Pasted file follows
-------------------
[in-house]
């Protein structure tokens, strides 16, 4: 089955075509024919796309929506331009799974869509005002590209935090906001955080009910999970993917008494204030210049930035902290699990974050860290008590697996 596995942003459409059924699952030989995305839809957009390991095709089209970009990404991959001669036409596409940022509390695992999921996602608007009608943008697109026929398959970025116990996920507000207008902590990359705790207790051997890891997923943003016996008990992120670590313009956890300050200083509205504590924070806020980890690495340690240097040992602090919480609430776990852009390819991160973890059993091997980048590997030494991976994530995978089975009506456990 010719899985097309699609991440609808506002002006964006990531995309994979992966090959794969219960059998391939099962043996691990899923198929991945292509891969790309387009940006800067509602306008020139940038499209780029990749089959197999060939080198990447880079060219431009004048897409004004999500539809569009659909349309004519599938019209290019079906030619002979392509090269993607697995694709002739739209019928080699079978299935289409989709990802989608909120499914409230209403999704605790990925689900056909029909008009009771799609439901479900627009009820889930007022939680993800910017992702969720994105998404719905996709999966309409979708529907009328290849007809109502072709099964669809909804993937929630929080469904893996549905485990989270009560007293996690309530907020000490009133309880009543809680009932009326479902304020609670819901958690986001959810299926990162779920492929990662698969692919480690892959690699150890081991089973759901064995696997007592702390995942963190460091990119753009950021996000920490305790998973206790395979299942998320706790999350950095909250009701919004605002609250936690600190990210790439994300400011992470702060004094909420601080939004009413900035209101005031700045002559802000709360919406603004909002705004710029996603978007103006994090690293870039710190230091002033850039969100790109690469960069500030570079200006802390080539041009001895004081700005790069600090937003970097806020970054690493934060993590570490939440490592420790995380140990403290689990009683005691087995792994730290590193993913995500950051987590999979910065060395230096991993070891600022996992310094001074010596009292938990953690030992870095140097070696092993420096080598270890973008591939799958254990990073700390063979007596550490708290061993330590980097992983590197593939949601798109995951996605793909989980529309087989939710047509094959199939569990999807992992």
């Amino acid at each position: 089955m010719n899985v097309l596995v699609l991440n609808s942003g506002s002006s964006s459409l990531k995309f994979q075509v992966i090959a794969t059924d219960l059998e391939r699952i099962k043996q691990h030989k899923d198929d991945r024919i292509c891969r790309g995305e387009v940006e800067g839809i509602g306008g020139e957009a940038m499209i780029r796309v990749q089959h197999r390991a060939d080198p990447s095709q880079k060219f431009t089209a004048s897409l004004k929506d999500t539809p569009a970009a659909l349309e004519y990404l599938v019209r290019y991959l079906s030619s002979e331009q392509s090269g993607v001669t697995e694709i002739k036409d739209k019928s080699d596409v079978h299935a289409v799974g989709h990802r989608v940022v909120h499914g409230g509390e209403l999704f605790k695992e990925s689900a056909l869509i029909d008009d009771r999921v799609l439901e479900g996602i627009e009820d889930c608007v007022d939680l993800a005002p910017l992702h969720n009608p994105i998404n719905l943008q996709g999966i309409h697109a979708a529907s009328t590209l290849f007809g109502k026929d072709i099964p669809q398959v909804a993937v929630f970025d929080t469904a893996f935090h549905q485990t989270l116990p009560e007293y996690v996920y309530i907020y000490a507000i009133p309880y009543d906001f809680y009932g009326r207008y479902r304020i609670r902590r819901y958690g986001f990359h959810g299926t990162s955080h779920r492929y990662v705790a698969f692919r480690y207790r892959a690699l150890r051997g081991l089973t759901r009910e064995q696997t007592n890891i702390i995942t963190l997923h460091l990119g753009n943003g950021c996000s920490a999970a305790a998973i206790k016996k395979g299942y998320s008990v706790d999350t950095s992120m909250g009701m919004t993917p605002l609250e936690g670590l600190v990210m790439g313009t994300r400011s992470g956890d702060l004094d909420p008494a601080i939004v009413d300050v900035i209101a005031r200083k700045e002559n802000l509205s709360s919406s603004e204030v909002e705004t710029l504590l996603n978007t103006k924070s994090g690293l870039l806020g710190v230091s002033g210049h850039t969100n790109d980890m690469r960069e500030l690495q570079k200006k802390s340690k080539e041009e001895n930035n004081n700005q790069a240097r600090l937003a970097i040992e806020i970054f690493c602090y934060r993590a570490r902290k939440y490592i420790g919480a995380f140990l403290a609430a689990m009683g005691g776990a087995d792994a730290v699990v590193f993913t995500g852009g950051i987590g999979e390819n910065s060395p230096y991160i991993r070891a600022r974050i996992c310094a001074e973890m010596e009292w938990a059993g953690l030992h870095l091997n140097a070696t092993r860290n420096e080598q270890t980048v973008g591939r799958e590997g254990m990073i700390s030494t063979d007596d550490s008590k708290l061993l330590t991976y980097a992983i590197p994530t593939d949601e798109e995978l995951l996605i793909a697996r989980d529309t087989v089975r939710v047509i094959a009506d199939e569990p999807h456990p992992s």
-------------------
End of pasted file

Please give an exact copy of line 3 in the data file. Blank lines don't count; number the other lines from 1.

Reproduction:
């Amino acid at each position: 089955m010719n899985v097309l596995v699609l991440n609808s942003g506002s002006s964006s459409l990531k995309f994979q075509v992966i090959a794969t059924d219960l059998e391939r699952i099962k043996q691990h030989k899923d198929d991945r024919i292509c891969r790309g995305e387009v940006e800067g839809i509602g306008g020139e957009a940038m499209i780029r796309v990749q089959h197999r390991a060939d080198p990447s095709q880079k060219f431009t089209a004048s897409l004004k929506d999500t539809p569009a970009a659909l349309e004519y990404l599938v019209r290019y991959l079906s030619s002979e331009q392509s090269g993607v001669t697995e694709i002739k036409d739209k019928s080699d596409v079978h299935a289409v799974g989709h990802r989608v940022v909120h499914g409230g509390e209403l999704f605790k695992e990925s689900a056909l869509i029909d008009d009771r999921v799609l439901e479900g996602i627009e009820d889930c608007v007022d939680l993800a005002p910017l992702h969720n009608p994105i998404n719905l943008q996709g999966i309409h697109a979708a529907s009328t590209l290849f007809g109502k026929d072709i099964p669809q398959v909804a993937v929630f970025d929080t469904a893996f935090h549905q485990t989270l116990p009560e007293y996690v996920y309530i907020y000490a507000i009133p309880y009543d906001f809680y009932g009326r207008y479902r304020i609670r902590r819901y958690g986001f990359h959810g299926t990162s955080h779920r492929y990662v705790a698969f692919r480690y207790r892959a690699l150890r051997g081991l089973t759901r009910e064995q696997t007592n890891i702390i995942t963190l997923h460091l990119g753009n943003g950021c996000s920490a999970a305790a998973i206790k016996k395979g299942y998320s008990v706790d999350t950095s992120m909250g009701m919004t993917p605002l609250e936690g670590l600190v990210m790439g313009t994300r400011s992470g956890d702060l004094d909420p008494a601080i939004v009413d300050v900035i209101a005031r200083k700045e002559n802000l509205s709360s919406s603004e204030v909002e705004t710029l504590l996603n978007t103006k924070s994090g690293l870039l806020g710190v230091s002033g210049h850039t969100n790109d980890m690469r960069e500030l690495q570079k200006k802390s340690k080539e041009e001895n930035n004081n700005q790069a240097r600090l937003a970097i040992e806020i970054f690493c602090y934060r993590a570490r902290k939440y490592i420790g919480a995380f140990l403290a609430a689990m009683g005691g776990a087995d792994a730290v699990v590193f993913t995500g852009g950051i987590g999979e390819n910065s060395p230096y991160i991993r070891a600022r974050i996992c310094a001074e973890m010596e009292w938990a059993g953690l030992h870095l091997n140097a070696t092993r860290n420096e080598q270890t980048v973008g591939r799958e590997g254990m990073i700390s030494t063979d007596d550490s008590k708290l061993l330590t991976y980097a992983i590197p994530t593939d949601e798109e995978l995951l996605i793909a697996r989980d529309t087989v089975r939710v047509i094959a009506d199939e569990p999807h456990p992992s």